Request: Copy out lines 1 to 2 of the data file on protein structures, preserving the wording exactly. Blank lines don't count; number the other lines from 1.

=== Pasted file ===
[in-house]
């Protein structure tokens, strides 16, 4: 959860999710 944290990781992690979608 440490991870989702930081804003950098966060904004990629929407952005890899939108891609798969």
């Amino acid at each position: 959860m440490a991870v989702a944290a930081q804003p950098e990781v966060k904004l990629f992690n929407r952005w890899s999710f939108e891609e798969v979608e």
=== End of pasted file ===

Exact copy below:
[in-house]
């Protein structure tokens, strides 16, 4: 959860999710 944290990781992690979608 440490991870989702930081804003950098966060904004990629929407952005890899939108891609798969």